Investigating profiles of attention and arousal in Autism Spectrum Condition (ASC)

Arora Fedyushkin, Iti (2020) Investigating profiles of attention and arousal in Autism Spectrum Condition (ASC). PhD thesis, University of Nottingham.

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Abstract

The present doctoral project aimed to investigate profiles of arousal and attention in autistic individuals and identify how atypicalities in these relate with specific clinical symptoms of autism. I recruited children and young people between the ages of 7 and 15 years who were either neurotypical (n= 31) or had autism (n= 18). I included a clinical control group of children and young people with ADHD (n= 24) as well as those who had comorbid autism and ADHD (n= 33). I collected indices of arousal and attention by measuring heart rate, brain activity (using electrophysiology) and eye movements in response to experimental tasks requiring involuntary orienting of attention to auditory and visual stimuli, and also systematically manipulated characteristics of the stimuli used.

I found that there were no group-level differences in arousal profiles related to autism; but rather, that participants with ADHD (with or without autism) exhibited profiles of sympathetic underarousal. Given the heterogeneity in arousal profiles due to presence of ADHD in autistic participants, and due to heterogeneity apparent in the arousal literature in autism, I investigated the presence of subgroups with different arousal profiles in the autistic sample. This revealed that autistic participants could be stratified into distinct subgroups who showed tonic hyper- and hypo-arousal. These subgroups presented with different clinical profiles, such that the hyper-aroused subgroup showed worse autism symptom severity and higher rates of anxiety and sensory avoidance behaviours; while the hypo-aroused subgroup showed higher rates of hyperactive and impulsive behaviours as well as more sensory-seeking behaviours. I also found that autistic participants demonstrated intact abilities to orient to and habituate to simple auditory and visual stimuli. However, autistic participants (without ADHD) showed atypicalities in their profile of orienting to stimuli with higher complexity. These atypicalities in attention were related with social interaction symptoms of autism. Further, these atypicalities appeared to relate with presence of tonic hyperarousal. I verified the atypicalities observed in orienting to more complex visual stimuli in an independent sample of neurotypical children (n= 64) and found that neurotypical children with higher levels of subclinical autistic traits showed similar atypicalities in orienting attention to more complex stimuli.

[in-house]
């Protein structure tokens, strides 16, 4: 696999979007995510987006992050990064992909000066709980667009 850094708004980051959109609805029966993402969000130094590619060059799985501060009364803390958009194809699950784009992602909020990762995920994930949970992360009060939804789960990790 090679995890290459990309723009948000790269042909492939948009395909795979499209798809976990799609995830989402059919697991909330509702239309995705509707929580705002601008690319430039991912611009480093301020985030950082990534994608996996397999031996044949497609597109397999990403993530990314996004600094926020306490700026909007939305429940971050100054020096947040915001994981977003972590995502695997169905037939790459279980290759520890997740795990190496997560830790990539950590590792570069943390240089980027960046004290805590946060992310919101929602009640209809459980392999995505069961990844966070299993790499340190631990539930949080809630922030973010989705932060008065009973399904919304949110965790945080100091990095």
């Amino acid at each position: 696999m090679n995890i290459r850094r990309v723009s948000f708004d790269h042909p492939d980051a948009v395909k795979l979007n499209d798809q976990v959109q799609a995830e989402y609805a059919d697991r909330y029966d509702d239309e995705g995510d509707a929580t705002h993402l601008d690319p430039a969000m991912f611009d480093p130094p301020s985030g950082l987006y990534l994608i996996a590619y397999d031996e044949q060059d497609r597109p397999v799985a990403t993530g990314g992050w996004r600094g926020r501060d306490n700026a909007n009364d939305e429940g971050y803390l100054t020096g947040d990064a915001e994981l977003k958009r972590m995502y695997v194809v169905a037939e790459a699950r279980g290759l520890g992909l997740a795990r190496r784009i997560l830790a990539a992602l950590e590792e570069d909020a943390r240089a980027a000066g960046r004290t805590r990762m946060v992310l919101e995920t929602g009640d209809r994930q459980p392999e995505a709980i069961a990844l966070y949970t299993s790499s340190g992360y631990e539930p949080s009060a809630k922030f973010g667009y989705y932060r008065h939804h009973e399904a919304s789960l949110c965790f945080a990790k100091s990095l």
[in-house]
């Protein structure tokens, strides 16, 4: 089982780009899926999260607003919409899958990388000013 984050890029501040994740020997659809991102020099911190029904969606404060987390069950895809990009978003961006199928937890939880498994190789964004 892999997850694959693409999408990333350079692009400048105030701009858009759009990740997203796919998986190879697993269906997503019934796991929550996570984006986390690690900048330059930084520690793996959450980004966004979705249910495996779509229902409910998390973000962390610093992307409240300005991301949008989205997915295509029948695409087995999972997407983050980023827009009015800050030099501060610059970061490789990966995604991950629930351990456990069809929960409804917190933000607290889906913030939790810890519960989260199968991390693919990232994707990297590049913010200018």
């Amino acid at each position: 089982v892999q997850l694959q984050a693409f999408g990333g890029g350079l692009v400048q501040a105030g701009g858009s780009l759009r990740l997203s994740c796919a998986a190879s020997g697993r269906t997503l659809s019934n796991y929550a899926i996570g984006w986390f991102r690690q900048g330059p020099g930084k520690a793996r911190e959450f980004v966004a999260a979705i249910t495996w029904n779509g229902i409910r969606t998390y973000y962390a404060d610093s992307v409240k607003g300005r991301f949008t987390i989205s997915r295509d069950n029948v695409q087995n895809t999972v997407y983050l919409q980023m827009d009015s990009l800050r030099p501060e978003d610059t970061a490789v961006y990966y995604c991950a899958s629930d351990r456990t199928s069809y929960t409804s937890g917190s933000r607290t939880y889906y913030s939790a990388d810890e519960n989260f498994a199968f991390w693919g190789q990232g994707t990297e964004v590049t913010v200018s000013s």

The implications of these findings within the context of the literature on arousal and attention and recommendations for future research are discussed.

Item Type: Thesis (University of Nottingham only) (PhD)
Supervisors: Groom, Madeleine
Ropar, Danielle
Hollis, Chris
Keywords: Arousal profiles; Attention to stimuli; Children with autism; Children with ADHD
Subjects: W Medicine and related subjects (NLM Classification) > WM Psychiatry
Faculties/Schools: UK Campuses > Faculty of Medicine and Health Sciences > School of Medicine
Item ID: 63962
Depositing User: Arora Fedyushkin, Iti
Date Deposited: 20 May 2021 10:52
Last Modified: 20 May 2021 10:52
URI: http://eprints.nottingham.ac.uk/id/eprint/63962

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